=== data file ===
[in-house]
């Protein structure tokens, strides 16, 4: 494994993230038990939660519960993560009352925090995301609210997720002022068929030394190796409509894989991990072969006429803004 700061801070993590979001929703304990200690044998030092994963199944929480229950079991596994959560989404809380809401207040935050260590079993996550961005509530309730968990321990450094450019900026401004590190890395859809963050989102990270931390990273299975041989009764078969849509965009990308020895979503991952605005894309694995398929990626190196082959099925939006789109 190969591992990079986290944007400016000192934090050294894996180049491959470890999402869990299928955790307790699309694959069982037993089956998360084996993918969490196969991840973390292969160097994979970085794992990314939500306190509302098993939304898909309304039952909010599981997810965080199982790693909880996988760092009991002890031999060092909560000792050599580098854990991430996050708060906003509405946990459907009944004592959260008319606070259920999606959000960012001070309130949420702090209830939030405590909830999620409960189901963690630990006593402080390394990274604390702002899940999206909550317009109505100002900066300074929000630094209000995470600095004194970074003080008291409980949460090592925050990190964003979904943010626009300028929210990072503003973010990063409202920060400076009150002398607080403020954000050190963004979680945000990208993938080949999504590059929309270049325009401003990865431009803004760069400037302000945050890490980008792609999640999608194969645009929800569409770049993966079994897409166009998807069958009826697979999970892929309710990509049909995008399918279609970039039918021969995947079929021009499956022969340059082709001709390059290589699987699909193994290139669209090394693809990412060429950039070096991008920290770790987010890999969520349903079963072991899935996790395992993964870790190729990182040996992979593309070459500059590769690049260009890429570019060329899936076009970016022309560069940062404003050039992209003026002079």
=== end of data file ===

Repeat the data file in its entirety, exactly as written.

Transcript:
[in-house]
């Protein structure tokens, strides 16, 4: 494994993230038990939660519960993560009352925090995301609210997720002022068929030394190796409509894989991990072969006429803004 700061801070993590979001929703304990200690044998030092994963199944929480229950079991596994959560989404809380809401207040935050260590079993996550961005509530309730968990321990450094450019900026401004590190890395859809963050989102990270931390990273299975041989009764078969849509965009990308020895979503991952605005894309694995398929990626190196082959099925939006789109 190969591992990079986290944007400016000192934090050294894996180049491959470890999402869990299928955790307790699309694959069982037993089956998360084996993918969490196969991840973390292969160097994979970085794992990314939500306190509302098993939304898909309304039952909010599981997810965080199982790693909880996988760092009991002890031999060092909560000792050599580098854990991430996050708060906003509405946990459907009944004592959260008319606070259920999606959000960012001070309130949420702090209830939030405590909830999620409960189901963690630990006593402080390394990274604390702002899940999206909550317009109505100002900066300074929000630094209000995470600095004194970074003080008291409980949460090592925050990190964003979904943010626009300028929210990072503003973010990063409202920060400076009150002398607080403020954000050190963004979680945000990208993938080949999504590059929309270049325009401003990865431009803004760069400037302000945050890490980008792609999640999608194969645009929800569409770049993966079994897409166009998807069958009826697979999970892929309710990509049909995008399918279609970039039918021969995947079929021009499956022969340059082709001709390059290589699987699909193994290139669209090394693809990412060429950039070096991008920290770790987010890999969520349903079963072991899935996790395992993964870790190729990182040996992979593309070459500059590769690049260009890429570019060329899936076009970016022309560069940062404003050039992209003026002079």